Pearl Abigail Eggleston Berryman was not about to have her first baby on a farm somewhere out on the Oklahoma prairie. So she went home to her parents, and on August 7th of 1908, in a tidy Victorian home on a tree-lined street of Oberlin, Ohio, Priscilla Harriet Berryman was born, the daughter of Robert Fulton Berryman and Pearl (Peg) Abigail Eggleston Berryman.
So named Priscilla because her mother thought it beautiful, and Harriet because Robert’s sister was Harriet, Priscilla here began what her grandfather called, “her bright life.”
Her parents and grandparents doted on the baby, who was by all accounts a beautiful and gifted child. Peg only wanted ever to have girls, and here was her first, a darling dumpling of a baby, expressive and alert, with curly hair atop a broad, round forehead, and wide-set eyes that Peg could gaze into forever, bonding as closely as any mother ever had.
Peg put Priscilla in a christening gown of fine cotton and handmade lace with petticoats beneath make it plump and full, like the adorable babe who wore them. She brushed Priscilla’s soft curls on her forehead, tied her brimmed bonnet against the sun, delicately lowered her into the carriage, and strode to the photographer’s studio for portraits.
In the studio Peg could not pull her eyes from her cherished babe for long enough to look at the camera. She gazed in awe and adoration at what was hers, what she and Robert had created.
Of all her life’s joys, this was by far the greatest. Who can know what a new mother feels? Only her adoring gaze, her utter awe could express it. She forgot any woes she ever had, and if she thought of it at all, she recalled Oklahoma’s wide plains and soft grasses, and was eager to bring Priscilla home to Robert.
When it was time to return, Pearl packed up the baby’s blankets, gowns, and cloths; she boarded the train, found her seat, and never once let her baby go until she reached Robert.
Even in that wilderness of dust, Peg dressed Priscilla in white cotton and lace, and bought her a silver drinking cup engraved with her name.
Peg may not have had a carriage to stroll Priscilla in, or a boulevard to parade her up and down on; she may not have had much more than a new home on a lonesome prairie, far from anyone or anyplace she ever knew – far from anyone at all, really – but no matter, with her precious baby she was in heaven.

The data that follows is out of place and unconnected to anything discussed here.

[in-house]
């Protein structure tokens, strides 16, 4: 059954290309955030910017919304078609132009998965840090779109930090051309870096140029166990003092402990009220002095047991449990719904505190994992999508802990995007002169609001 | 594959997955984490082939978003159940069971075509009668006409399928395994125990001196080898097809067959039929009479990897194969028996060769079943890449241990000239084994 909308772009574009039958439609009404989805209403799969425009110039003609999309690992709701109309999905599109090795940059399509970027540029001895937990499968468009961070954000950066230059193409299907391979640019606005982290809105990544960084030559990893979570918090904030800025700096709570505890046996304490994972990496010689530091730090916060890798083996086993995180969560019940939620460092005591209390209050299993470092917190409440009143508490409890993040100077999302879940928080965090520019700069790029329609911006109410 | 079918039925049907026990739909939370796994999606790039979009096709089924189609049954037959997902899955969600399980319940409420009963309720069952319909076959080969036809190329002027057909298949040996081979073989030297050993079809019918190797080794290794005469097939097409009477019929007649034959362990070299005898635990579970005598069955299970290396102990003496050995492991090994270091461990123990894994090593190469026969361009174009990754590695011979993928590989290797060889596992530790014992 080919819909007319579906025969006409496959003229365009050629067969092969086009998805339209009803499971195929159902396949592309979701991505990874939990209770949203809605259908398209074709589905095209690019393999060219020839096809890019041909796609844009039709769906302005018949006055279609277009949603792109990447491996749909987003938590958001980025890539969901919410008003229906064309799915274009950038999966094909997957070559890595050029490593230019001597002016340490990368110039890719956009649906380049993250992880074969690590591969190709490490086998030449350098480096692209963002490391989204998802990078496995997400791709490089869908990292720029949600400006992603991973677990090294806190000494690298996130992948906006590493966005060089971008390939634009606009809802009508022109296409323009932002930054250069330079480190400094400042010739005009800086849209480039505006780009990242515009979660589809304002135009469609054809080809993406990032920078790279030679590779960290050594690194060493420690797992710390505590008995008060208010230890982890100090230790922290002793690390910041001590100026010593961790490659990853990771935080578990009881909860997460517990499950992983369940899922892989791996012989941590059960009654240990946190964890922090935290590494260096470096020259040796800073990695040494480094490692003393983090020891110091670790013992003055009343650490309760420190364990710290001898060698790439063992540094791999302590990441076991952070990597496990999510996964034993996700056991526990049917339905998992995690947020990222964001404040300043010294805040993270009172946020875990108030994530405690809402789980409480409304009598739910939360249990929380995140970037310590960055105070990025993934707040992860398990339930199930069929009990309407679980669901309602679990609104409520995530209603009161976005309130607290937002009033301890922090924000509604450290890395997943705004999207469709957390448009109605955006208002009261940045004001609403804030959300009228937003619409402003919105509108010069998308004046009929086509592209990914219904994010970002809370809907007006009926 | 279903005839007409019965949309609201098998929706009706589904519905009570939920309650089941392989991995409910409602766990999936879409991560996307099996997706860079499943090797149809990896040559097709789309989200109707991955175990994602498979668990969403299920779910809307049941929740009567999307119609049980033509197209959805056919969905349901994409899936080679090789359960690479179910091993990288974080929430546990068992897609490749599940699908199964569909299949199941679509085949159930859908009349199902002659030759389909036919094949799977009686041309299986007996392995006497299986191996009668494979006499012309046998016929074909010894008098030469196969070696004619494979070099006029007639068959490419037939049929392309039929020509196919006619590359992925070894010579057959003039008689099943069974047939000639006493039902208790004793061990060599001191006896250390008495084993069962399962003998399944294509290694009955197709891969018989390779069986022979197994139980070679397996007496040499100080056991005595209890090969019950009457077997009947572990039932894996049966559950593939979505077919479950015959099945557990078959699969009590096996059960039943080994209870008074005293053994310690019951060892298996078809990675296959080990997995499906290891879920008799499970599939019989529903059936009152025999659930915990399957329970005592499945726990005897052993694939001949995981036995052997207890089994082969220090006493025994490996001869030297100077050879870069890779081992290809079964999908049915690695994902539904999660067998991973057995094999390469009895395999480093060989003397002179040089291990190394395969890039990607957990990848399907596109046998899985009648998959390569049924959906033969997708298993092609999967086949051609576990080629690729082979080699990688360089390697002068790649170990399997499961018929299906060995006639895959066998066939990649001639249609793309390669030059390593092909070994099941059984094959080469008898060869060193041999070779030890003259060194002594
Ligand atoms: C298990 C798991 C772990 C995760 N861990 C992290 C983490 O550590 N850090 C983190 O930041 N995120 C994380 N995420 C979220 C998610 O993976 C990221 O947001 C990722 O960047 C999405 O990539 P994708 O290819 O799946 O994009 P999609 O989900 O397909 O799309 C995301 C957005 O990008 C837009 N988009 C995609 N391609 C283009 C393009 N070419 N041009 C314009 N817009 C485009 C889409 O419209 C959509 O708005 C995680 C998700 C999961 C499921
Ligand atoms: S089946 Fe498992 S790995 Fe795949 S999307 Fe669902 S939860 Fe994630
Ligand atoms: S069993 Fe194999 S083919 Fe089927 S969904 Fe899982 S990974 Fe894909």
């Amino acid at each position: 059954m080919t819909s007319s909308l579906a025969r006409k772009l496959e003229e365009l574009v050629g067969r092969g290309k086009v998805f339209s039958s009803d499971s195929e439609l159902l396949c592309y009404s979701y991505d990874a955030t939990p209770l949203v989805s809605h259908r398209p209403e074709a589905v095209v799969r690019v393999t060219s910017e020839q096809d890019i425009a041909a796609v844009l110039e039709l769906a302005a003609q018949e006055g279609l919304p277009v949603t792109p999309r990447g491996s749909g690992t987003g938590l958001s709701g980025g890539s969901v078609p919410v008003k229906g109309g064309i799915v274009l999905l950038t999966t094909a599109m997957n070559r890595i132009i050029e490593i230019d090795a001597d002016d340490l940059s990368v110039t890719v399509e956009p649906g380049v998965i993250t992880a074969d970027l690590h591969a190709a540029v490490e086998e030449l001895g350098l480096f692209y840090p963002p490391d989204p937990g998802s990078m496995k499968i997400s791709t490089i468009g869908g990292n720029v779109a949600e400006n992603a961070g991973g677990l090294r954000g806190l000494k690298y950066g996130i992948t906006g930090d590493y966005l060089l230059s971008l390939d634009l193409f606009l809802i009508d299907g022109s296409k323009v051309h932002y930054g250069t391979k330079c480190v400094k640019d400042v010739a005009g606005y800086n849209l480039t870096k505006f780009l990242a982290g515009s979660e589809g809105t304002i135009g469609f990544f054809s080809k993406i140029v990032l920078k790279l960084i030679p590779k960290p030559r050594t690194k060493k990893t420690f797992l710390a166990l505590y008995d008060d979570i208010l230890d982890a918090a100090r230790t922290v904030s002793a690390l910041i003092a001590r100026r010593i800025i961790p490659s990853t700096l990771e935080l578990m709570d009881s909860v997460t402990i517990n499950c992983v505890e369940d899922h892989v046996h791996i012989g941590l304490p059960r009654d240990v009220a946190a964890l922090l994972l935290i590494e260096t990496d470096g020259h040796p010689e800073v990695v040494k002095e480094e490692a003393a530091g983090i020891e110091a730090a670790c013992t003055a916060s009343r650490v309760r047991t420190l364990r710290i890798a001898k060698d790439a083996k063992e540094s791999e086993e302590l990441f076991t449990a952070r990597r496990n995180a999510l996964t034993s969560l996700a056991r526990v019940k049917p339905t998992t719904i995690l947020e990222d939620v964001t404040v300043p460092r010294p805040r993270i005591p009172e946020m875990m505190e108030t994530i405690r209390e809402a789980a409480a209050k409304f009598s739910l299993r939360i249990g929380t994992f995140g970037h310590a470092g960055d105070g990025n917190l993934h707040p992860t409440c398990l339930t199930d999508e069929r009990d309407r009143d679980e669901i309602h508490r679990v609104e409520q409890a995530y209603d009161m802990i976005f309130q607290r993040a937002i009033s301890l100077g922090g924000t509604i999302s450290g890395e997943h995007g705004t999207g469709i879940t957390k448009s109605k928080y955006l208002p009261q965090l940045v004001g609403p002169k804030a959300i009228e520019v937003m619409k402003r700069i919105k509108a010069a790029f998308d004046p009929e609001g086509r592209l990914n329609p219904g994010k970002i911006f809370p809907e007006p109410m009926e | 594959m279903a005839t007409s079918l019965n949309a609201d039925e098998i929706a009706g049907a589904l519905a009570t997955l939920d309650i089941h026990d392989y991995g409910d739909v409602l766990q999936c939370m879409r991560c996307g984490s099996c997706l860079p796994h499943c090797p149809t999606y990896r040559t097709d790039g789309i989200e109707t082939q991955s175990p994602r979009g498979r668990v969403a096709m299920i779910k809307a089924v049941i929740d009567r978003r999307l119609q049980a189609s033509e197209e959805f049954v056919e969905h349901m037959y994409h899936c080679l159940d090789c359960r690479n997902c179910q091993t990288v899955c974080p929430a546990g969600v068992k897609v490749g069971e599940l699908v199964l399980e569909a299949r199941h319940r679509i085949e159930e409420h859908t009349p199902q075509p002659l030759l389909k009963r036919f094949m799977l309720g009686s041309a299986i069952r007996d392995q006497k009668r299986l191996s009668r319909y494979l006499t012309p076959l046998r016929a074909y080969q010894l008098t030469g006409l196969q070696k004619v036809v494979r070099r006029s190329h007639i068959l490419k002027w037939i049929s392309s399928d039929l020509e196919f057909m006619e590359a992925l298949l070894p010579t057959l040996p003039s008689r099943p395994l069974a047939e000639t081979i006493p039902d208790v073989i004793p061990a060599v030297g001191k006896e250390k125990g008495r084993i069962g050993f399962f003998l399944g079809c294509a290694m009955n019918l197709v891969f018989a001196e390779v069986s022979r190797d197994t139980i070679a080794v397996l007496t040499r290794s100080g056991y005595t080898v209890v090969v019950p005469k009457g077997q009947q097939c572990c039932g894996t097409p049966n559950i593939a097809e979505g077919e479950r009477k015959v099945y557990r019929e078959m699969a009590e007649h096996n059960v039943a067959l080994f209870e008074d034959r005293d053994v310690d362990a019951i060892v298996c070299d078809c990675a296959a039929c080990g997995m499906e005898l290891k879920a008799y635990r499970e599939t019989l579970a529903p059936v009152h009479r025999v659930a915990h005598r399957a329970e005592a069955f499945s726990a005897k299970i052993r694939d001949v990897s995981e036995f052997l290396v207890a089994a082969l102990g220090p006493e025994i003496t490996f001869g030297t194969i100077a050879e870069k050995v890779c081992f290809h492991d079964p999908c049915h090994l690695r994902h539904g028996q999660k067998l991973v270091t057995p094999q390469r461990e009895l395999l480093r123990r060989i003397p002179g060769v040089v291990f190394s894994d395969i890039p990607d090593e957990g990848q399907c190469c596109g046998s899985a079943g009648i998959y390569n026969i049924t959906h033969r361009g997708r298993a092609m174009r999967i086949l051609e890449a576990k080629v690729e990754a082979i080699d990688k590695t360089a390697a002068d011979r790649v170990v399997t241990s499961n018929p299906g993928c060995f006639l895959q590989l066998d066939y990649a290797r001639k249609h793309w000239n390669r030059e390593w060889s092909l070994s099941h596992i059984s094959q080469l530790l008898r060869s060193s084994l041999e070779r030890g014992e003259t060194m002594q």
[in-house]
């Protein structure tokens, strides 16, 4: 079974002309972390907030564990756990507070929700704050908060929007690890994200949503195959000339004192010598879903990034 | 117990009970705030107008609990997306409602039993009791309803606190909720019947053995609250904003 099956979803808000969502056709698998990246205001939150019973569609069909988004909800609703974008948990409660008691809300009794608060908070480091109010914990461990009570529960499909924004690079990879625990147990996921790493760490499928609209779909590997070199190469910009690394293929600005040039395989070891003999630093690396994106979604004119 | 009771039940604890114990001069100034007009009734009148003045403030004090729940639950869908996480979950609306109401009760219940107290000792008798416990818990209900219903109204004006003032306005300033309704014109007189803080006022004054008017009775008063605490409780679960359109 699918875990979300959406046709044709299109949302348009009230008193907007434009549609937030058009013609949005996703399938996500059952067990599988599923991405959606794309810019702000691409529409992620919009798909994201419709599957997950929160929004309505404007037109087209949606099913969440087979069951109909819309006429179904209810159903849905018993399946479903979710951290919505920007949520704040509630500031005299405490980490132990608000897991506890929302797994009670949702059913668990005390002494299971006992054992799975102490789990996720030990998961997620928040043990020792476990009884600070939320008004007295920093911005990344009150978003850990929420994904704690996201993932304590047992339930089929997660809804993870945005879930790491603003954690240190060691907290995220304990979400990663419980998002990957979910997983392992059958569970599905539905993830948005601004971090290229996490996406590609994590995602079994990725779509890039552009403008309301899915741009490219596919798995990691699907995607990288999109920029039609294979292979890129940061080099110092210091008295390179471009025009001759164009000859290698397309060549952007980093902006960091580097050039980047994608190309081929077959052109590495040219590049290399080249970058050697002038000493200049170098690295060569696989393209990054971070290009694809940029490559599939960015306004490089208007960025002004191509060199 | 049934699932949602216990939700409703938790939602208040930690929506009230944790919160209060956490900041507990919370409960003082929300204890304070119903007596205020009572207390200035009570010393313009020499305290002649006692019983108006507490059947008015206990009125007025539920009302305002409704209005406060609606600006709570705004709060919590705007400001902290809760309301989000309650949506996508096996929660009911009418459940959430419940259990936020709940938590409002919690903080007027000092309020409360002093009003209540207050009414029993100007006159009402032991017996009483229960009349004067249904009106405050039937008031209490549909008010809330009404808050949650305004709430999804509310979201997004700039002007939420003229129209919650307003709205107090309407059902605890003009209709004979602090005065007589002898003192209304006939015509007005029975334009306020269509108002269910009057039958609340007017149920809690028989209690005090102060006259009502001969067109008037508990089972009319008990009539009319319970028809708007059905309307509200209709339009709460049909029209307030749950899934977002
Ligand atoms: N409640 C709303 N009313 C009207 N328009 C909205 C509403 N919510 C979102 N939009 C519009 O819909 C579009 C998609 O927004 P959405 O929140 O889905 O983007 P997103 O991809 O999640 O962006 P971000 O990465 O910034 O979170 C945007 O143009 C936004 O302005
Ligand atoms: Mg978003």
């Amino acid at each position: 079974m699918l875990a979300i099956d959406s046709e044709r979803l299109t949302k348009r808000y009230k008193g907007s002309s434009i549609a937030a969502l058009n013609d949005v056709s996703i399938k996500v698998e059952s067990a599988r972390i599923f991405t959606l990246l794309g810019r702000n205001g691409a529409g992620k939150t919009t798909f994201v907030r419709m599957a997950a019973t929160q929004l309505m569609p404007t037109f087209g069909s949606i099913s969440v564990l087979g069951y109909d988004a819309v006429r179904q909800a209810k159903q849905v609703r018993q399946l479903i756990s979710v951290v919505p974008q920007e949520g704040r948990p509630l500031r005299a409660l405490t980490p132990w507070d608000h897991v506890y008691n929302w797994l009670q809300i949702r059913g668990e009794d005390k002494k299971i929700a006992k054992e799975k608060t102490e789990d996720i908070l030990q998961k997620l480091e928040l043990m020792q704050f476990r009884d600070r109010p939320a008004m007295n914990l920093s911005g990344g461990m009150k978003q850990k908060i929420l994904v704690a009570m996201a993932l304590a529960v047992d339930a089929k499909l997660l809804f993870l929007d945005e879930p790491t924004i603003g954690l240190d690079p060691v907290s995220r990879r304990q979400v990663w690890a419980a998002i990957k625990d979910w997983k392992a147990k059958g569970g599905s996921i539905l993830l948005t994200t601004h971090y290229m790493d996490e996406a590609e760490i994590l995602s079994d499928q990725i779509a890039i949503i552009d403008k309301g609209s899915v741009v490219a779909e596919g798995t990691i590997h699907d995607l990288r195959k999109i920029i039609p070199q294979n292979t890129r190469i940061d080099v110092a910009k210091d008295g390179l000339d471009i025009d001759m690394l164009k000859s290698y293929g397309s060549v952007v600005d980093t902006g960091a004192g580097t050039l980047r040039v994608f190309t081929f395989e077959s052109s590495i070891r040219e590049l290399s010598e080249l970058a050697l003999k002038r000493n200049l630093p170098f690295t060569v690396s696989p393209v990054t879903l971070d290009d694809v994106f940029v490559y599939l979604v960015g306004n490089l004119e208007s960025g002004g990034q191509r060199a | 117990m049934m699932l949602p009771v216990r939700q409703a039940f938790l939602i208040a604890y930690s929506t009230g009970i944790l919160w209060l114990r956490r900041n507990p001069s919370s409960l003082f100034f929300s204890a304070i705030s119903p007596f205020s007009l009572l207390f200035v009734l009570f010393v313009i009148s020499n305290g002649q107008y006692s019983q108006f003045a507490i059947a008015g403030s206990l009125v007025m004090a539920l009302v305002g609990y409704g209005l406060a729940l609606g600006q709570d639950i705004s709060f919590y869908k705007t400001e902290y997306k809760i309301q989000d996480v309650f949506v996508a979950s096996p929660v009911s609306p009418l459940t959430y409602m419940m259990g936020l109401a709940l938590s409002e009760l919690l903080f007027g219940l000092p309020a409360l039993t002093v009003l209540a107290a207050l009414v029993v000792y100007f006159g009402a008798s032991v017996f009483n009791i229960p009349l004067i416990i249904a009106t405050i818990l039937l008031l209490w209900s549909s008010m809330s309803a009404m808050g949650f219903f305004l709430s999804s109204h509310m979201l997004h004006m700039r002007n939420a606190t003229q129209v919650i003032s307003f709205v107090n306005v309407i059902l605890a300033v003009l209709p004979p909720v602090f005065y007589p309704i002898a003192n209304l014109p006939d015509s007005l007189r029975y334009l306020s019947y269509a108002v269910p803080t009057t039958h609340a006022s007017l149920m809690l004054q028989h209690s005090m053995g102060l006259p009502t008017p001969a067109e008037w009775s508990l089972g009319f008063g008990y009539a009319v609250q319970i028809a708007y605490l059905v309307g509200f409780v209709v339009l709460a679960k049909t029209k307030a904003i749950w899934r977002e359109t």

Priscilla was her salvation from the deadening sun, her refuge from hard farm work she had never known before.
As her father said, Peg could do without the necessities of life as long as she had the luxuries. Priscilla was both necessity and luxury.
But even with her heavenly baby, Oklahoma was draining, and so she and Priscilla went to her parents’ home in Claridon, Ohio for extended visits. Robert stayed behind in Oklahoma to try and make his struggling ranch work. Drought was going on three years now.
The sheep were dying, and there was nothing he could do, but he was never one to turn from a challenge. He toiled till his fingers were raw, till there were few sheep left, till there was nothing else to be done, and nothing left to lose.
Ultimately, the ranch failed. Robert closed the door, turned east, and went to Pulaski, Virginia, where he undertook “a farming project.” That is all I know of it.
Peg came from Oberlin with Priscilla to reunite with her husband. By that time, Priscilla was seven years old and Peg was pregnant again.
But it wasn’t long before the farming project was complete, or went bust, but either way, the little family packed up and returned to Shawnee, Ohio, where Robert’s parents lived.
Priscilla missed her Grandfather Eggleston, with whom she and Peg had been staying before Virginia, and so wrote him a letter on stationary of her Uncle Waldo Berryman’s company, typing it herself, though no doubt with her mother’s patient help.
“Grandmother is geting as fat and harty as can be,” she wrote. And then, “I made up a poem. And I will write it to you.”
The poem goes, “Just a little seed/Very small indeed/Put it in the grown/Make a little mond/See what I have fond/Peeking out of the grown/Soon it will be seen/Just a little been/Very small and gren/Just can be seen.
Today Priscilla’s silver cup sits on my mantle, tarnished, dented from the 100-year journey that brought it through 17 states and countless homes, being packed and unpacked, carefully at first and then less so as time’s distance grew.
“Priscilla,” it says in delicate, perfect script, enveloped by loops and flourishes that surround the cup, much like Priscilla’s tiny fingers once did.
How did the cup come this far, when Priscilla didn’t?